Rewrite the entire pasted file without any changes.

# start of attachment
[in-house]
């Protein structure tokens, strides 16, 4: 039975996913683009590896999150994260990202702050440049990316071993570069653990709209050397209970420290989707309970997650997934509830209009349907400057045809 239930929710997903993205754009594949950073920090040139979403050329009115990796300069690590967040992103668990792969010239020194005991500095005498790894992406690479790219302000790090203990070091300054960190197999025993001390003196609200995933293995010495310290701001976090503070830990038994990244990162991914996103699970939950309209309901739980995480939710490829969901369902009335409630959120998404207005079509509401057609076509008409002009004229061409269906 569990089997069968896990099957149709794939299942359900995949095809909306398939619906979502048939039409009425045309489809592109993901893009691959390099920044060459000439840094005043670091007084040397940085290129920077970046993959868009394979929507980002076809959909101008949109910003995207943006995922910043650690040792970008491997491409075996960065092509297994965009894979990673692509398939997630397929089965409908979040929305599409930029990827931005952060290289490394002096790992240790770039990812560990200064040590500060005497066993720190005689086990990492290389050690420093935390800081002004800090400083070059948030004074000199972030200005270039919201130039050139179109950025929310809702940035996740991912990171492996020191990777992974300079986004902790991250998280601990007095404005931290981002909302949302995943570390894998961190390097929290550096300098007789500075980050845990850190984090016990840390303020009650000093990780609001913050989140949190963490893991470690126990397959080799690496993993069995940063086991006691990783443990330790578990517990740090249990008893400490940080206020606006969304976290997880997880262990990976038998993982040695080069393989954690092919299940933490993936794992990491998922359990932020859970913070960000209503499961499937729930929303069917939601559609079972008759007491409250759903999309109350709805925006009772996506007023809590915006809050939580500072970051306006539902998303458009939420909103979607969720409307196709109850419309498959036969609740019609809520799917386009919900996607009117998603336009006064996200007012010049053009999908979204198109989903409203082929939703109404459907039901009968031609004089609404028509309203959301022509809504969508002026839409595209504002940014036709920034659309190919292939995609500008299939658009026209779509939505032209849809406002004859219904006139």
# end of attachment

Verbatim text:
[in-house]
């Protein structure tokens, strides 16, 4: 039975996913683009590896999150994260990202702050440049990316071993570069653990709209050397209970420290989707309970997650997934509830209009349907400057045809 239930929710997903993205754009594949950073920090040139979403050329009115990796300069690590967040992103668990792969010239020194005991500095005498790894992406690479790219302000790090203990070091300054960190197999025993001390003196609200995933293995010495310290701001976090503070830990038994990244990162991914996103699970939950309209309901739980995480939710490829969901369902009335409630959120998404207005079509509401057609076509008409002009004229061409269906 569990089997069968896990099957149709794939299942359900995949095809909306398939619906979502048939039409009425045309489809592109993901893009691959390099920044060459000439840094005043670091007084040397940085290129920077970046993959868009394979929507980002076809959909101008949109910003995207943006995922910043650690040792970008491997491409075996960065092509297994965009894979990673692509398939997630397929089965409908979040929305599409930029990827931005952060290289490394002096790992240790770039990812560990200064040590500060005497066993720190005689086990990492290389050690420093935390800081002004800090400083070059948030004074000199972030200005270039919201130039050139179109950025929310809702940035996740991912990171492996020191990777992974300079986004902790991250998280601990007095404005931290981002909302949302995943570390894998961190390097929290550096300098007789500075980050845990850190984090016990840390303020009650000093990780609001913050989140949190963490893991470690126990397959080799690496993993069995940063086991006691990783443990330790578990517990740090249990008893400490940080206020606006969304976290997880997880262990990976038998993982040695080069393989954690092919299940933490993936794992990491998922359990932020859970913070960000209503499961499937729930929303069917939601559609079972008759007491409250759903999309109350709805925006009772996506007023809590915006809050939580500072970051306006539902998303458009939420909103979607969720409307196709109850419309498959036969609740019609809520799917386009919900996607009117998603336009006064996200007012010049053009999908979204198109989903409203082929939703109404459907039901009968031609004089609404028509309203959301022509809504969508002026839409595209504002940014036709920034659309190919292939995609500008299939658009026209779509939505032209849809406002004859219904006139």